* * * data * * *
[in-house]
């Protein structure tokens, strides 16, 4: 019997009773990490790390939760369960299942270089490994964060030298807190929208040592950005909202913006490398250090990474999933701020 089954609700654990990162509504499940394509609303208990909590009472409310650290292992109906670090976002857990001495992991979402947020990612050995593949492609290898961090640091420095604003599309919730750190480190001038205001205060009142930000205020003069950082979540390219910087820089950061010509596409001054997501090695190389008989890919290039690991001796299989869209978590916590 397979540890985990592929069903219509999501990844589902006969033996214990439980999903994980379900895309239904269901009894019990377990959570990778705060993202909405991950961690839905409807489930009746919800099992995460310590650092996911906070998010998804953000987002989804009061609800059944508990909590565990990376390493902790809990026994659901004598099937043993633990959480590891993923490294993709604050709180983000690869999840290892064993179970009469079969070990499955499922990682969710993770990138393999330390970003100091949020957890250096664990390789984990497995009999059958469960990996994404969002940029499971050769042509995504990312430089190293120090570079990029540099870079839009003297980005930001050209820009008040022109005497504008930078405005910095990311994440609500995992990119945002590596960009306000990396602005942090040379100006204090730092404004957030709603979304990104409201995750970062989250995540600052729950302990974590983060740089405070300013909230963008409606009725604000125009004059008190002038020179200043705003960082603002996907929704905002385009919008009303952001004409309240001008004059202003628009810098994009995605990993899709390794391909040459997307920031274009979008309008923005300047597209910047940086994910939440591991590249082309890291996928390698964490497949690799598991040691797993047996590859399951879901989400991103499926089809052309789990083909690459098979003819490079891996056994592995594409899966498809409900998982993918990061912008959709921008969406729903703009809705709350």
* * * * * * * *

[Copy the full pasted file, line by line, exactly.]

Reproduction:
[in-house]
């Protein structure tokens, strides 16, 4: 019997009773990490790390939760369960299942270089490994964060030298807190929208040592950005909202913006490398250090990474999933701020 089954609700654990990162509504499940394509609303208990909590009472409310650290292992109906670090976002857990001495992991979402947020990612050995593949492609290898961090640091420095604003599309919730750190480190001038205001205060009142930000205020003069950082979540390219910087820089950061010509596409001054997501090695190389008989890919290039690991001796299989869209978590916590 397979540890985990592929069903219509999501990844589902006969033996214990439980999903994980379900895309239904269901009894019990377990959570990778705060993202909405991950961690839905409807489930009746919800099992995460310590650092996911906070998010998804953000987002989804009061609800059944508990909590565990990376390493902790809990026994659901004598099937043993633990959480590891993923490294993709604050709180983000690869999840290892064993179970009469079969070990499955499922990682969710993770990138393999330390970003100091949020957890250096664990390789984990497995009999059958469960990996994404969002940029499971050769042509995504990312430089190293120090570079990029540099870079839009003297980005930001050209820009008040022109005497504008930078405005910095990311994440609500995992990119945002590596960009306000990396602005942090040379100006204090730092404004957030709603979304990104409201995750970062989250995540600052729950302990974590983060740089405070300013909230963008409606009725604000125009004059008190002038020179200043705003960082603002996907929704905002385009919008009303952001004409309240001008004059202003628009810098994009995605990993899709390794391909040459997307920031274009979008309008923005300047597209910047940086994910939440591991590249082309890291996928390698964490497949690799598991040691797993047996590859399951879901989400991103499926089809052309789990083909690459098979003819490079891996056994592995594409899966498809409900998982993918990061912008959709921008969406729903703009809705709350």